The amount of aqueous solution stored in its container can vary depending on system implementation specifics. For example, in FIG. 2, the container can store more than a sufficient volume of aqueous solution to react multiple cartridges 202, 204. The system can include a condenser (not shown) to condense water from the hydrogen output stream and either return it directly to the reactor, or direct it to the water container 114. The system can include a water inlet connection 106 for an external water source (not shown) to supply additional water to the water container 114, or in a separate implementation directly to the reactor. In one implementation, fuel cell reaction waste water can be captured in full or in part and also contribute to the water supply to reduce the net total water requirements.
 For example, the sodium silicate waste product readily absorbs water, and its viscosity changes accordingly. By separating the waste product from the un-reacted reactant fuel material, the reaction can be controlled. For example, one end of the reactor can be heated or insulated to create a solubility condition where excess water exists. This water can then either be pumped back up to the stabilized alkali metal powder or allowed to react with an amount of sodium silicide configured exclusively for water usage maximization. Alternatively, at the point of reaction, the waste silicate is warm requiring little water to be in a liquid phase. At the point of reaction, a separation screen is utilized to separate the liquid waste from the unreacted reactant fuel material.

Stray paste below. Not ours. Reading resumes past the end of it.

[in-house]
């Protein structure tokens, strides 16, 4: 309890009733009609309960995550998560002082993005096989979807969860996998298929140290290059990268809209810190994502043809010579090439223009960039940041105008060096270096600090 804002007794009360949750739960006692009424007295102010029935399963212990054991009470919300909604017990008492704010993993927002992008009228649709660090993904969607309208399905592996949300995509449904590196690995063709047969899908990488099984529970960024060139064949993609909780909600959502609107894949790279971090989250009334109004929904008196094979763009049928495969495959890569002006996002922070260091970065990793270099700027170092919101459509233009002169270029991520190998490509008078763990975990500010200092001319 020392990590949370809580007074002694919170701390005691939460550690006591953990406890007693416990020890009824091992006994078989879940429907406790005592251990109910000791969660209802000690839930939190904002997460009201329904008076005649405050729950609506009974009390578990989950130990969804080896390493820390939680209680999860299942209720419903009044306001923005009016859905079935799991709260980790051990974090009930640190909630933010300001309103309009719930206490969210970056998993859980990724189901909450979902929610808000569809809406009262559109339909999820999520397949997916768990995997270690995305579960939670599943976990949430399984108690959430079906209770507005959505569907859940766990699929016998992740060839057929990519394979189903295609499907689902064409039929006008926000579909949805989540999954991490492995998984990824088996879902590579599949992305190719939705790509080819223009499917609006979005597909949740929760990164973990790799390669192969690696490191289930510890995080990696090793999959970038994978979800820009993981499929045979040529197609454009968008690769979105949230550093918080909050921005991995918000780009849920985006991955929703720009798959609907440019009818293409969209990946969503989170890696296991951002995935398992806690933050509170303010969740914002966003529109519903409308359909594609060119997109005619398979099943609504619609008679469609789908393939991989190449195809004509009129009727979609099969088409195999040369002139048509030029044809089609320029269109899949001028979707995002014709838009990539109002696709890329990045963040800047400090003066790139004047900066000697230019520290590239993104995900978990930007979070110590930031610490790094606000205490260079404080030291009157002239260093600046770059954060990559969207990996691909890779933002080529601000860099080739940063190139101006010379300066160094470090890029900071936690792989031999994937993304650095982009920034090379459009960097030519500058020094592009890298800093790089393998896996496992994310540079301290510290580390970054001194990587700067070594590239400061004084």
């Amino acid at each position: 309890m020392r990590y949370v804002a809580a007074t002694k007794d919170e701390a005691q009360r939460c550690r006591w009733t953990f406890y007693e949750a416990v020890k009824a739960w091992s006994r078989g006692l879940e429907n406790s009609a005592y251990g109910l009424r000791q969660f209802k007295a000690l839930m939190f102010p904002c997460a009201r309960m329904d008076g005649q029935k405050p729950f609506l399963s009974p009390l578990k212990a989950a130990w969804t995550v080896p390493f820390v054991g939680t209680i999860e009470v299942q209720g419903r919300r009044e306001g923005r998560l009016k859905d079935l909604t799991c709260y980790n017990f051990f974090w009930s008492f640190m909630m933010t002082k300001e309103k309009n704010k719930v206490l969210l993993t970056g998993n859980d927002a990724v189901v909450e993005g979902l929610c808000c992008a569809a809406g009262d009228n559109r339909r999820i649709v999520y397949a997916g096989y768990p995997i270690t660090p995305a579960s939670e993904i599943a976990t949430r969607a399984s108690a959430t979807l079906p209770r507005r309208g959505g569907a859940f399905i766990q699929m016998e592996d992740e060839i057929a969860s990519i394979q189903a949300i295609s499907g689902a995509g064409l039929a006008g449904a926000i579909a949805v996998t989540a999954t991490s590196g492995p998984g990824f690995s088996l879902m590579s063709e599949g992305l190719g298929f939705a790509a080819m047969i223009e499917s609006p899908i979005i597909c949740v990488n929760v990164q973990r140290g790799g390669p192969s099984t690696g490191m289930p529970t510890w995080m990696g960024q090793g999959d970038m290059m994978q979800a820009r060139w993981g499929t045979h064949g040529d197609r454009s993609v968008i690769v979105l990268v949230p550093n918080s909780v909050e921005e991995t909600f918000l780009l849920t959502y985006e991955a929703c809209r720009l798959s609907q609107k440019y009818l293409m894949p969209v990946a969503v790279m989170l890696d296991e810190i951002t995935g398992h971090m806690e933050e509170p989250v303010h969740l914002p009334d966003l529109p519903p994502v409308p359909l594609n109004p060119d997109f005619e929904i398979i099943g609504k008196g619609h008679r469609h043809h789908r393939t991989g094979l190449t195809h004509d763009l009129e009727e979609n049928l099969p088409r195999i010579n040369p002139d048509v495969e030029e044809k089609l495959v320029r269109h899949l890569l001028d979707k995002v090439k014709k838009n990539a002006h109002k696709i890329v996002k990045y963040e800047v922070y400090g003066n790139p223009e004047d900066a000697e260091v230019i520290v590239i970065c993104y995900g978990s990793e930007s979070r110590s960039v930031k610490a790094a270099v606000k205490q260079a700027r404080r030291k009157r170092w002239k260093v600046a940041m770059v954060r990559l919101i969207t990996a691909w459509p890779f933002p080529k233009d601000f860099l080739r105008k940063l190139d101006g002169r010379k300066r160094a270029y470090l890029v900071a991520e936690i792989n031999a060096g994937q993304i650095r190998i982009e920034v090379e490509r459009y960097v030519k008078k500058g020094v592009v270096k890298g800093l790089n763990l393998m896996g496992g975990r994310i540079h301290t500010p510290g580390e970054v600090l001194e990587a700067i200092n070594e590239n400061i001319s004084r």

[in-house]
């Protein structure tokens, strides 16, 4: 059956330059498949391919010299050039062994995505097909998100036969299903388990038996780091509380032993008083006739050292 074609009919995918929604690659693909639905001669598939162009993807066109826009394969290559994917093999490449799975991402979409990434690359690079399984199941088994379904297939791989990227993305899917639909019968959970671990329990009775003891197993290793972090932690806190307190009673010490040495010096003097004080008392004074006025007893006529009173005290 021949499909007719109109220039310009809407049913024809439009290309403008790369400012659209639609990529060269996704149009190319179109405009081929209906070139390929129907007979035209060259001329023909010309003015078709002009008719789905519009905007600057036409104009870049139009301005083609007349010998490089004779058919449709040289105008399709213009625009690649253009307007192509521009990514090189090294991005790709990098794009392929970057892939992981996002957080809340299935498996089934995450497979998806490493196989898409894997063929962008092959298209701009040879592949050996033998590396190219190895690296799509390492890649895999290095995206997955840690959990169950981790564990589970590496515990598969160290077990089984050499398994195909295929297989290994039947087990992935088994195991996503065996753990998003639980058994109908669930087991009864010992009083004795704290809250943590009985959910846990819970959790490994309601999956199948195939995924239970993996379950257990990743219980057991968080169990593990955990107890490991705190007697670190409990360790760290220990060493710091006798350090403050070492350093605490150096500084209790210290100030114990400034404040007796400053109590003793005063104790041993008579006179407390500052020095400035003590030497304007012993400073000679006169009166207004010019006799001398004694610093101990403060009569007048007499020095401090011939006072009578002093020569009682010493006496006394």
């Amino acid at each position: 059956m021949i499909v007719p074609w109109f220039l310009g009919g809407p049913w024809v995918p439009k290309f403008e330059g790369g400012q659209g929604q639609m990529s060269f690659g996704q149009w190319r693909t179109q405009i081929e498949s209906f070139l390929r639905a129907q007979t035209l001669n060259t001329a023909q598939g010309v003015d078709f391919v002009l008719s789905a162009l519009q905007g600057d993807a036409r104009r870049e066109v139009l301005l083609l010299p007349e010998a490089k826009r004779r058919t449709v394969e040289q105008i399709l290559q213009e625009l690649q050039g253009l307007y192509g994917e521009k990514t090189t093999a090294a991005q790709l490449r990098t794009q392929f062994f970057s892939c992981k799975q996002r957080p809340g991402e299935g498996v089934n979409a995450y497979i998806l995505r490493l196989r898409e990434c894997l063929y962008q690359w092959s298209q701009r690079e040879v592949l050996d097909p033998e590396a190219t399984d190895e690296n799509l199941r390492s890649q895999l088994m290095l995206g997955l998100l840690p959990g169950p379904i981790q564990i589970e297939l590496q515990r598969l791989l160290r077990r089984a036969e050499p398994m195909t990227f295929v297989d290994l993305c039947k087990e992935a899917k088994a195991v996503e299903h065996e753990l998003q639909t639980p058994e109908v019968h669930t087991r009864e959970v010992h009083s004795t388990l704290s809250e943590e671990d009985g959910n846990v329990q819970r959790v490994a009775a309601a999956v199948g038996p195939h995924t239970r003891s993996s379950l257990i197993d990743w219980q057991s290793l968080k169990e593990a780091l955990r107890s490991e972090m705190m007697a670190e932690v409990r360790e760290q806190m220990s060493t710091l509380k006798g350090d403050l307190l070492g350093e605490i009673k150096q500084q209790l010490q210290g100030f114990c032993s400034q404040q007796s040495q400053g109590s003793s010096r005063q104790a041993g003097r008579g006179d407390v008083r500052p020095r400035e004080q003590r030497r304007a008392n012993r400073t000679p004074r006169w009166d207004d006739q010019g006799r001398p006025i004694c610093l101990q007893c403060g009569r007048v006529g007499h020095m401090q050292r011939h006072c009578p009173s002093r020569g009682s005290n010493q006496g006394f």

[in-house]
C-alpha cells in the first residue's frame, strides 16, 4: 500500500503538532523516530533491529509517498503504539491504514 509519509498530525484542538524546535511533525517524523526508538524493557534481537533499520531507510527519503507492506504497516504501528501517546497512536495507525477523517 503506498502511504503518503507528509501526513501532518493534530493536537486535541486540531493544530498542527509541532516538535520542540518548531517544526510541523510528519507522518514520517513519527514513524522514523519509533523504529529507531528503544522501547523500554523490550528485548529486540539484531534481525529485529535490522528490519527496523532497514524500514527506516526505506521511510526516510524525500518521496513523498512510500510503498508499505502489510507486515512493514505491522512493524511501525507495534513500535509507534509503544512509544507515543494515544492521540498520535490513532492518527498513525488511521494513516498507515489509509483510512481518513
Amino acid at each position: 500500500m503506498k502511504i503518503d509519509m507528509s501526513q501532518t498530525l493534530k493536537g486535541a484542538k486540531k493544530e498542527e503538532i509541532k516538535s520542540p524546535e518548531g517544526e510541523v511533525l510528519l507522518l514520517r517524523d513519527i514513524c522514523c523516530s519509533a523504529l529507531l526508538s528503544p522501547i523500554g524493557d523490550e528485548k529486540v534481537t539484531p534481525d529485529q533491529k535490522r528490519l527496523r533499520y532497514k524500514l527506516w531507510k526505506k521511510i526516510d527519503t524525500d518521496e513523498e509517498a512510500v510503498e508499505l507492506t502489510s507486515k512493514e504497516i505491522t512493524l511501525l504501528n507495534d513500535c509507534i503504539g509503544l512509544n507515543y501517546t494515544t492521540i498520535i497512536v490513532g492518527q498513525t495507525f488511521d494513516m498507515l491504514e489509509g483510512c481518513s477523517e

Additional System Components